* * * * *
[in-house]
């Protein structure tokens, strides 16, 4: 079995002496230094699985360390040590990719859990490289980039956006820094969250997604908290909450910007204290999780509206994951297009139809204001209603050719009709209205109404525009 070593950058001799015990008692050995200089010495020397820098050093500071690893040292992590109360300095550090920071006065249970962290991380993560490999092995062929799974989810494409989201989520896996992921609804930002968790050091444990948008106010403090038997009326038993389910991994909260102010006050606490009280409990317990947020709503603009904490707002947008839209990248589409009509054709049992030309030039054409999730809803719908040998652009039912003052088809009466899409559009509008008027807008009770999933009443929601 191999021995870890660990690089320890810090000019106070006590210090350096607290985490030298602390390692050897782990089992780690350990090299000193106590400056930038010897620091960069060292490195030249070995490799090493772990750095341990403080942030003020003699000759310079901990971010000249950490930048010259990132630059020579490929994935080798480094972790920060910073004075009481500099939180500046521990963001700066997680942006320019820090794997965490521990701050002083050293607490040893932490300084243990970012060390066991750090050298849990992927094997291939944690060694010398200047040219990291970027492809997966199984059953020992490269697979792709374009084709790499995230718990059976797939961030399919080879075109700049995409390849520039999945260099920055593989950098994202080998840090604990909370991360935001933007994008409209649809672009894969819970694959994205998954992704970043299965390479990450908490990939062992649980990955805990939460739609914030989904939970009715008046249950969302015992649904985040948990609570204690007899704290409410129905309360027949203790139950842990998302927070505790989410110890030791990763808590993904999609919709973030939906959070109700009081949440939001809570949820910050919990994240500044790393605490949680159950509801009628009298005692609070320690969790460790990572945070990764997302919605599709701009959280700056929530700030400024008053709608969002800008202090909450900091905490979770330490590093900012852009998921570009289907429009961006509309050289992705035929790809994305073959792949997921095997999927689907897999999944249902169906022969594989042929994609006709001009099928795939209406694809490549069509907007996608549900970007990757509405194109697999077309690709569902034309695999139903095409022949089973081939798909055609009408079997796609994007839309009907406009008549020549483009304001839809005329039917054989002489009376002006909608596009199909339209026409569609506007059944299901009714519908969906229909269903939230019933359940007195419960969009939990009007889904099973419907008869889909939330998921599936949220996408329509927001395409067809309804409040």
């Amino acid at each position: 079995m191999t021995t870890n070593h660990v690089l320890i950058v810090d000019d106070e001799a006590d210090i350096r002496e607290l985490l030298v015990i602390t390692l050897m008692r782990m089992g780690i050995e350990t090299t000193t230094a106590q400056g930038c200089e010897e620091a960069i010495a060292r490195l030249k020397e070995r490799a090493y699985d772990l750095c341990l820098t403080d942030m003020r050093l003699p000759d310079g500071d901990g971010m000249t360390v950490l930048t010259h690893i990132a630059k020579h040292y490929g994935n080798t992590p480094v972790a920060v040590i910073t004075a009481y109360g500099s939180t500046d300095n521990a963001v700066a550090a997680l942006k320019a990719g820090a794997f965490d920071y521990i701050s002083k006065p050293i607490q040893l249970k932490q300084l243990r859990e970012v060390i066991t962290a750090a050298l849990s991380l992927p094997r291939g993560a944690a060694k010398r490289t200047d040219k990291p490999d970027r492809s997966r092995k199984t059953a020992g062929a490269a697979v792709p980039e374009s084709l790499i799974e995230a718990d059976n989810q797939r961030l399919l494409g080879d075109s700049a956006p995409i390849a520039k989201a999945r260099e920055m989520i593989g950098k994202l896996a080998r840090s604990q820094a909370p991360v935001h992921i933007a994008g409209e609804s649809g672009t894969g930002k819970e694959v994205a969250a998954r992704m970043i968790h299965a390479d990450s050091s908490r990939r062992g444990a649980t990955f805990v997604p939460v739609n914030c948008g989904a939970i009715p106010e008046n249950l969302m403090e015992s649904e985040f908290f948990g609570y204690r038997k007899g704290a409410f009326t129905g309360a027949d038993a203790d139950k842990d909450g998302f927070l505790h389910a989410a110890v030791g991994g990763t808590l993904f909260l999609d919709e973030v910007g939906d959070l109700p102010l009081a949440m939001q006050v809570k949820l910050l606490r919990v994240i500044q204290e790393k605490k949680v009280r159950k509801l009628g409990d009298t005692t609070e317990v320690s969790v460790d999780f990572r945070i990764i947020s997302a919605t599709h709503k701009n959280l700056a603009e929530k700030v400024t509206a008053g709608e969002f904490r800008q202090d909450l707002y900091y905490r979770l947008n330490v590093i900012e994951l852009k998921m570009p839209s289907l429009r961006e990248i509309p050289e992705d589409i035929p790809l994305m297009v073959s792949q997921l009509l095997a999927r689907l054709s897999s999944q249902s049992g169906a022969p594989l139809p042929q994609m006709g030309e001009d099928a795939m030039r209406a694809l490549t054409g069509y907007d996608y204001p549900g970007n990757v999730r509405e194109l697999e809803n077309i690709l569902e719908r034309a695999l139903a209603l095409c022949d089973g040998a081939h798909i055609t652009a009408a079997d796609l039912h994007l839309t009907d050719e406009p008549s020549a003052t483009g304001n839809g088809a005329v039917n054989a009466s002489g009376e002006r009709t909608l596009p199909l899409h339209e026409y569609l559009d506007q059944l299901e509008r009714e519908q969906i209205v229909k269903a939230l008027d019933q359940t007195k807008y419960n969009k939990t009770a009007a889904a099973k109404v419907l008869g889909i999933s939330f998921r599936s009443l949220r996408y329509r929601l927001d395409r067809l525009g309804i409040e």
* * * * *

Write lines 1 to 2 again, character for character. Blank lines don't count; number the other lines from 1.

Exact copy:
[in-house]
């Protein structure tokens, strides 16, 4: 079995002496230094699985360390040590990719859990490289980039956006820094969250997604908290909450910007204290999780509206994951297009139809204001209603050719009709209205109404525009 070593950058001799015990008692050995200089010495020397820098050093500071690893040292992590109360300095550090920071006065249970962290991380993560490999092995062929799974989810494409989201989520896996992921609804930002968790050091444990948008106010403090038997009326038993389910991994909260102010006050606490009280409990317990947020709503603009904490707002947008839209990248589409009509054709049992030309030039054409999730809803719908040998652009039912003052088809009466899409559009509008008027807008009770999933009443929601 191999021995870890660990690089320890810090000019106070006590210090350096607290985490030298602390390692050897782990089992780690350990090299000193106590400056930038010897620091960069060292490195030249070995490799090493772990750095341990403080942030003020003699000759310079901990971010000249950490930048010259990132630059020579490929994935080798480094972790920060910073004075009481500099939180500046521990963001700066997680942006320019820090794997965490521990701050002083050293607490040893932490300084243990970012060390066991750090050298849990992927094997291939944690060694010398200047040219990291970027492809997966199984059953020992490269697979792709374009084709790499995230718990059976797939961030399919080879075109700049995409390849520039999945260099920055593989950098994202080998840090604990909370991360935001933007994008409209649809672009894969819970694959994205998954992704970043299965390479990450908490990939062992649980990955805990939460739609914030989904939970009715008046249950969302015992649904985040948990609570204690007899704290409410129905309360027949203790139950842990998302927070505790989410110890030791990763808590993904999609919709973030939906959070109700009081949440939001809570949820910050919990994240500044790393605490949680159950509801009628009298005692609070320690969790460790990572945070990764997302919605599709701009959280700056929530700030400024008053709608969002800008202090909450900091905490979770330490590093900012852009998921570009289907429009961006509309050289992705035929790809994305073959792949997921095997999927689907897999999944249902169906022969594989042929994609006709001009099928795939209406694809490549069509907007996608549900970007990757509405194109697999077309690709569902034309695999139903095409022949089973081939798909055609009408079997796609994007839309009907406009008549020549483009304001839809005329039917054989002489009376002006909608596009199909339209026409569609506007059944299901009714519908969906229909269903939230019933359940007195419960969009939990009007889904099973419907008869889909939330998921599936949220996408329509927001395409067809309804409040």